The nation is readying itself for the fast-approaching holiday celebrating the patron saint of Ireland: St. Patrick’s Day. Many people associate St. Patrick’s Day with different things. Some think of the smiling faces and blurs of green and orange at parades, while others may think of the clinks of Guinness glasses in a crowded bar. On the home front, Fairfield students are eagerly anticipating Sham Jam. In my eyes, St. Patrick’s Day signifies the return of my favorite drink, the Shamrock Shake. I, along with many others, dress up in green and head to the New York City parade with friends for one of the largest St. Patrick’s Day celebrations.

St. Patrick’s Day wasn’t always a day of celebration, but a somber religious holiday. Starting in the 17th century, March 17 was a religious feast day that remembered the death of St. Patrick. For centuries following, this was known as a day of temperance and religious observation. It appears that over time, St. Patrick’s Day has spread beyond Ireland; what used to be considered an Irish holiday is now celebrated by all ethnicities and people from different backgrounds in the United States. I believe the U.S. adaptation of St. Patrick’s Day is more than just a drinking holiday, but a way for all citizens to come together.

The celebration of St. Patrick’s Day transformed in the U.S. by the end of the 18th century. The small Irish celebrations became public events and parades. By the 20th century, St. Patrick’s Day spread across the U.S. and was celebrated by people with no Irish heritage. What originally started out as a modest feast day in Ireland became a huge celebration in the U.S. that stretches throughout the month of March. Through the re-branding of St. Patrick’s Day as a drinking holiday, most people have long forgotten the somber meaning behind March 17.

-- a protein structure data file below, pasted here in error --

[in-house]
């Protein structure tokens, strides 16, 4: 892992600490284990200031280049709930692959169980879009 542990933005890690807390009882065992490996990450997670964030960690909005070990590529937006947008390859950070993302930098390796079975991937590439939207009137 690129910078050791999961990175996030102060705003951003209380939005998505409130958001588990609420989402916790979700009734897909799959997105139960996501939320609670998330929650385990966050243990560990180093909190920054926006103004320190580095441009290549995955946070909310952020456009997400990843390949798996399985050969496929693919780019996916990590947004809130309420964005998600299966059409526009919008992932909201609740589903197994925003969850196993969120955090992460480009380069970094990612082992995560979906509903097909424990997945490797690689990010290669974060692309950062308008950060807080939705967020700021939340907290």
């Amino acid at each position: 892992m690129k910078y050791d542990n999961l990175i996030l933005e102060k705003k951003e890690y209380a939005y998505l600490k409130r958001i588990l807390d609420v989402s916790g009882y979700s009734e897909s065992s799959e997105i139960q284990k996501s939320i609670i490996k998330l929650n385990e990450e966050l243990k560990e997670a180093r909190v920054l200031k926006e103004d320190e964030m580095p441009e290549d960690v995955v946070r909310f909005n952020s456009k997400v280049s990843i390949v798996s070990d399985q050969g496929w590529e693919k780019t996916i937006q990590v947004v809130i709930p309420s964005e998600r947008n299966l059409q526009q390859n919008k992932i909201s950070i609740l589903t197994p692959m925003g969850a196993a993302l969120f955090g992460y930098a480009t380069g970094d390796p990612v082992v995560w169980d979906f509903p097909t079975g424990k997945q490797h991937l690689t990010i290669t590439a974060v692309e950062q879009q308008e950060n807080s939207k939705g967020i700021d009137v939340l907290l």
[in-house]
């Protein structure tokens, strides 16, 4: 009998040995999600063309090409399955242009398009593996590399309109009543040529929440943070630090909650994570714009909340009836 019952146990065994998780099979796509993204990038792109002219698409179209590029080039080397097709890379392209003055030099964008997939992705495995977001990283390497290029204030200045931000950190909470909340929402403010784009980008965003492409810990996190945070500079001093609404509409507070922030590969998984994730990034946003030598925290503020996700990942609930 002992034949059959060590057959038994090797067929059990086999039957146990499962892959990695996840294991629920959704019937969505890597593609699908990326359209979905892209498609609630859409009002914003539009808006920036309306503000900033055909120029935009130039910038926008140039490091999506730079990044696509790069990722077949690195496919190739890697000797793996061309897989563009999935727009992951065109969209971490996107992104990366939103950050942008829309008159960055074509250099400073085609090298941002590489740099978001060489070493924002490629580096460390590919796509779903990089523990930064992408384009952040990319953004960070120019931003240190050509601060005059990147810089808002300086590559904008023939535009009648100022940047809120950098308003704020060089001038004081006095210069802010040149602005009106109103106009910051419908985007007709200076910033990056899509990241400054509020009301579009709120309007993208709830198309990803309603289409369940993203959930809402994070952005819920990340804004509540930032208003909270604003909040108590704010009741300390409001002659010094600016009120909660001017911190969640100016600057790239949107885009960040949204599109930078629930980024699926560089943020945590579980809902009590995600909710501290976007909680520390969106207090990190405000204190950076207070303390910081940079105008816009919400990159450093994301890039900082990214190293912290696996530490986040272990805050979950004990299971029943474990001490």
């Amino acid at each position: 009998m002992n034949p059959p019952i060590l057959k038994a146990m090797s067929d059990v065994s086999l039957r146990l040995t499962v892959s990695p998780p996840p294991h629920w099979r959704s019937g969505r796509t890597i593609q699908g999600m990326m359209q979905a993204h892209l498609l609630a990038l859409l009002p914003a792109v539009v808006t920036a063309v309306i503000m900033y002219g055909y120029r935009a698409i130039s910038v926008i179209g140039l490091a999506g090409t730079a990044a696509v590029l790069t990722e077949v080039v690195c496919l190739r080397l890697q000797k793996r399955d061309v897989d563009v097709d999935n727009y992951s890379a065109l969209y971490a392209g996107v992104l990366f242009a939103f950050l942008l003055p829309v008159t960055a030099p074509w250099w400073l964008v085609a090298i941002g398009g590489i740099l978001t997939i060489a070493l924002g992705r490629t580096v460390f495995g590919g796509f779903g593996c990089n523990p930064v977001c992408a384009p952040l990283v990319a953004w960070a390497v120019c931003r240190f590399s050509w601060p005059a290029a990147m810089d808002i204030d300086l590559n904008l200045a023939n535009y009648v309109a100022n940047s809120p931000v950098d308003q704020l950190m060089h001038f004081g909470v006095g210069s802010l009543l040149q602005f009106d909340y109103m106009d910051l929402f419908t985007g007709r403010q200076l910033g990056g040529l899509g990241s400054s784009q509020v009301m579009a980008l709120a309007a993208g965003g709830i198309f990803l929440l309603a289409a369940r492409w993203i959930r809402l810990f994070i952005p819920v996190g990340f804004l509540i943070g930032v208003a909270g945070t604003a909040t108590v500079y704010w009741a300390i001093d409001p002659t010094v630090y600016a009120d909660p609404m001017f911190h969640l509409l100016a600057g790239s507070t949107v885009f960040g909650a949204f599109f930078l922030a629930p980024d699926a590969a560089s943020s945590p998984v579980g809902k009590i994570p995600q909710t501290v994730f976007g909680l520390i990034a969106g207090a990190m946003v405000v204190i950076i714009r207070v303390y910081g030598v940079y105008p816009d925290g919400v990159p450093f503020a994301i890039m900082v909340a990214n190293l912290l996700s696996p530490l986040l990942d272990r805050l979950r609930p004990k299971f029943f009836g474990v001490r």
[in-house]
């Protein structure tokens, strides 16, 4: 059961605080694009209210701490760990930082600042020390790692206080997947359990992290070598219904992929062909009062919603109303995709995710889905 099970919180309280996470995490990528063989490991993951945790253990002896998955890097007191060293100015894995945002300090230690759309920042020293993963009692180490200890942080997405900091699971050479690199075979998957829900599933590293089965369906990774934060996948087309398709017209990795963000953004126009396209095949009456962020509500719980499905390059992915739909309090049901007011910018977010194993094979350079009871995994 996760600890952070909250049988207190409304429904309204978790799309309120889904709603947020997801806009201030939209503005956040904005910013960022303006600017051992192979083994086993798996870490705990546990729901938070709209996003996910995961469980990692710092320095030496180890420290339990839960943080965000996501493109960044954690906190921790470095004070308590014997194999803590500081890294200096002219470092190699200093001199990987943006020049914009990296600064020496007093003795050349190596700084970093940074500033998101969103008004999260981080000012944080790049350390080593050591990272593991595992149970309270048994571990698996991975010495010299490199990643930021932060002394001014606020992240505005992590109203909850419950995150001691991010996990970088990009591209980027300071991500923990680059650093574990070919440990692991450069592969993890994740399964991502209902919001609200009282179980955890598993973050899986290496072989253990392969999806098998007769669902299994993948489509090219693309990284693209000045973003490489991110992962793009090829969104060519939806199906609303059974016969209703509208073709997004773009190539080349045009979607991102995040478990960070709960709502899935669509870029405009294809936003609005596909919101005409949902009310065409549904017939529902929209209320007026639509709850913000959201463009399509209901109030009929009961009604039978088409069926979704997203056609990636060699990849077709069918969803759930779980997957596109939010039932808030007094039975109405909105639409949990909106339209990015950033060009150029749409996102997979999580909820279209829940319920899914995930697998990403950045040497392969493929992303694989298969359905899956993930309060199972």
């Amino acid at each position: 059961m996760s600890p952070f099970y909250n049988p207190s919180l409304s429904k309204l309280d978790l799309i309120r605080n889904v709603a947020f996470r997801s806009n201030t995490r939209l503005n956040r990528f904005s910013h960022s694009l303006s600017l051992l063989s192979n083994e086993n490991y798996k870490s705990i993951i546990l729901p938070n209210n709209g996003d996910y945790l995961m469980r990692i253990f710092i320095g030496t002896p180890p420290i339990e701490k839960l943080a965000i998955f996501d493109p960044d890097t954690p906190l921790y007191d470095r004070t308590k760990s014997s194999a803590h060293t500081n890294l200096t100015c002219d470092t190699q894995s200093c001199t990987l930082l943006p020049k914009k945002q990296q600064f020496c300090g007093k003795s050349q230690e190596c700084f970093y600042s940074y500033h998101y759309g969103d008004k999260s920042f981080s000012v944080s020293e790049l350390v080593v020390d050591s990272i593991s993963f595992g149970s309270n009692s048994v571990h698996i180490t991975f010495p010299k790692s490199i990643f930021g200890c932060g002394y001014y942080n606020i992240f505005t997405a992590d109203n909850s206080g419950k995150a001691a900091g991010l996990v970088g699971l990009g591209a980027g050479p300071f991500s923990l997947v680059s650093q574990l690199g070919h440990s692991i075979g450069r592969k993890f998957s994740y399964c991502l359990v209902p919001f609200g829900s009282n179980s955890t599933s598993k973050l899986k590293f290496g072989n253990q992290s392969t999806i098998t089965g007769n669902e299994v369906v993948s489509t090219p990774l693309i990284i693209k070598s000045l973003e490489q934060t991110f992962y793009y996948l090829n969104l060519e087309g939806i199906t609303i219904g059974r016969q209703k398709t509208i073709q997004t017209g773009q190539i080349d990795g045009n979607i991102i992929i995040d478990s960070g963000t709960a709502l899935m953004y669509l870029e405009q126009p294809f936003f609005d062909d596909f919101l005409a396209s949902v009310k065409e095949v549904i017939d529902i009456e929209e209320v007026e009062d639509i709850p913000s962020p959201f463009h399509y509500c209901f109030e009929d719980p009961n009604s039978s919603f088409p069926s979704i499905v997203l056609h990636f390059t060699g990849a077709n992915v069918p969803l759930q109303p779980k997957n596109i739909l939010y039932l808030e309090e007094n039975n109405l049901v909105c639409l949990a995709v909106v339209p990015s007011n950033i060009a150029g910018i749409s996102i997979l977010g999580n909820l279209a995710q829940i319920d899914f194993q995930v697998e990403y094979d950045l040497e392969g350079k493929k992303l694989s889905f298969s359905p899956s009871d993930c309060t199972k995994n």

In an article from the Baltimore Sun, reporter Mike Cronin suggests that St. Patrick’s Day is the closest thing that the U.S. has to “National Immigrant Day.” Instead of Irish-Americans quietly observing March 17 in their own homes, the entire country comes together to celebrate a national holiday. I agree with Cronin; in choosing to expand the commemoration of St. Patrick’s Day beyond its religious meaning, we have gained a commemoration of the diversity in America.

Holidays such as Mardi Gras or Cinco de Mayo are all religiously or culturally significant celebrations. I believe that celebrating these holidays is more than an excuse to go to a party, but an appreciation of all the different cultures and religious backgrounds that have been brought to the United States. The reason why so many different culturally specific holidays are celebrated in the U.S. is because of the diversity in our country. The fact that we, as American citizens, have the ability to observe and participate in all of these celebrations is an incredible opportunity. We should celebrate, not only these holidays, but the diversity that we have in our country.

St. Patrick’s Day is no longer a celebration of the Irish, but just a celebration. The United States is known for being a melting pot and I think that St. Patrick’s Day is one of the best examples of that trademark. People from all different kinds of ethnic backgrounds will be seen wearing green and orange on Thursday. They may not know it, but rather than showing off Irish colors, they are exemplifying what it means to be American.

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